Not All Who Wander Are Lost

Not All Who Wander Are Lost
June, 2019 - Mount Denali, Alaska

Tuesday, October 19, 2010

Arches National Park – Day 2

We returned to Arches today for two hikes.  The first was a three mile roundtrip hike to Delicate Arch which is the arch depicted on Utah license plates.  The trail is mostly over rock and along cliffs.  You don’t see the arch until you come around the last corner.  What an awesome site.  Last Saturday we saw it from the other side at a viewpoint across the canyon.  Here’s the picture from that day.  The arch is just to the left of the middle.

Arches NP Delicate Arch Overlook

Arches Nat'l Park Delicate Arch 1Here’s the view we had today.  Much better!










Arches Nat'l Park Delicate Arch Kevin

For some perspective, that’s Kevin underneath the arch.









Arches Nat'l Park Delicate Arch Kev & Ev 2I think this is my favorite picture of us since we’ve been out here.









I’ve been fascinated by the swirly patterns I’ve seen in many rocks in Utah.  Here’s an example.

Arches Nat'l Park Swirly Rocks

There are petroglyphs in Arches National Park, but they are not as old as the ones we saw at Mesa Verde.  Archeologists know this because there are horses in these, and the Native Americans didn’t begin using horses until about 300 to 400 years later.

Arches Nat'l Park Petroglyphs

Our second hike of the day was a 2 mile, 3 hour ranger led hike through an area called the Fiery Furnace.  It is made up of fins which are large rocks with lots of valleys and crevices between them.  Here’s what it looks like from the overlook.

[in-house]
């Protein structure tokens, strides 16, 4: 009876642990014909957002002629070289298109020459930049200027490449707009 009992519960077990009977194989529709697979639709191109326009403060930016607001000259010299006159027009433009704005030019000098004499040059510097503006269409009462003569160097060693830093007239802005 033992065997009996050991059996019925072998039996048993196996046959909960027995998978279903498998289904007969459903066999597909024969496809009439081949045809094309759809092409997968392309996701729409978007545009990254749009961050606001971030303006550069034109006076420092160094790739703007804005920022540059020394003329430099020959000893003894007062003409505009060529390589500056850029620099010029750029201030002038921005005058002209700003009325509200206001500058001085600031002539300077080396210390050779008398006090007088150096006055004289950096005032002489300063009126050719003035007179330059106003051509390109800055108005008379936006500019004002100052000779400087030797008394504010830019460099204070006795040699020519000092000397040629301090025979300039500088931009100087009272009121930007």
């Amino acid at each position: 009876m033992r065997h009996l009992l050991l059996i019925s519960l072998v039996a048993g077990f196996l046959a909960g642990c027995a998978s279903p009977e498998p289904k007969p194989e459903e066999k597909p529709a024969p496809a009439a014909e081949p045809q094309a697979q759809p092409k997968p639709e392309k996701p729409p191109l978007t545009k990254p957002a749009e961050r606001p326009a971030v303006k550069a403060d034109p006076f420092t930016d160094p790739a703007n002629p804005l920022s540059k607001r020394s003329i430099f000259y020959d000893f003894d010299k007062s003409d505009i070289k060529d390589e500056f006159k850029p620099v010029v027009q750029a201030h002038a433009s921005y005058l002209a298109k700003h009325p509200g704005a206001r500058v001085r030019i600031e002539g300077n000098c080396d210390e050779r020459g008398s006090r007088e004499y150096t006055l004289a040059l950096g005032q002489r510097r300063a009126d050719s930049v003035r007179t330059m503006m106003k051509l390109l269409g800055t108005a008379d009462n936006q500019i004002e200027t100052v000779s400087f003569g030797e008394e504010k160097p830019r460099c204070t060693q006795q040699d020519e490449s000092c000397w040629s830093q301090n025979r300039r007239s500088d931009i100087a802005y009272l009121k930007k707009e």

Arches Nat'l Park Fiery Furnace from top

And here’s a picture from down below.

Arches Nat'l Park Fiery Furnace from bottom 1

There are some arches hidden between these fins.  This one is skull arch.

Arches Nat'l Park Fiery Furnace Skull Rock

This one is called Surprise Arch.  After climbing through a narrow crevice, you look up and surprise, there it is.

Arches Nat'l Park Fiery Furnace Surprise Arch 1

The hike was really fun.  We were told it would be moderately strenuous.  They were telling the truth.  We climbed up and down lots of rocks. 

Arches Nat'l Park Fiery Furnace from bottom 2We also went through a couple of very narrow crevices where we had to actually put both feet and both hands on the walls and spider walk through because there was not enough room to walk between them at the bottom.  Here’s one of those areas.



And here’s one more view from the bottom.  See the people near the bottom center.  It’s really surprising how many plants and trees are growing down there.  Just a little bit of sand, and there’s a plant trying to survive.

Arches Nat'l Park Fiery Furnace from bottom 5

Another fantastic day!

Don’t wish upon a star – Reach for one!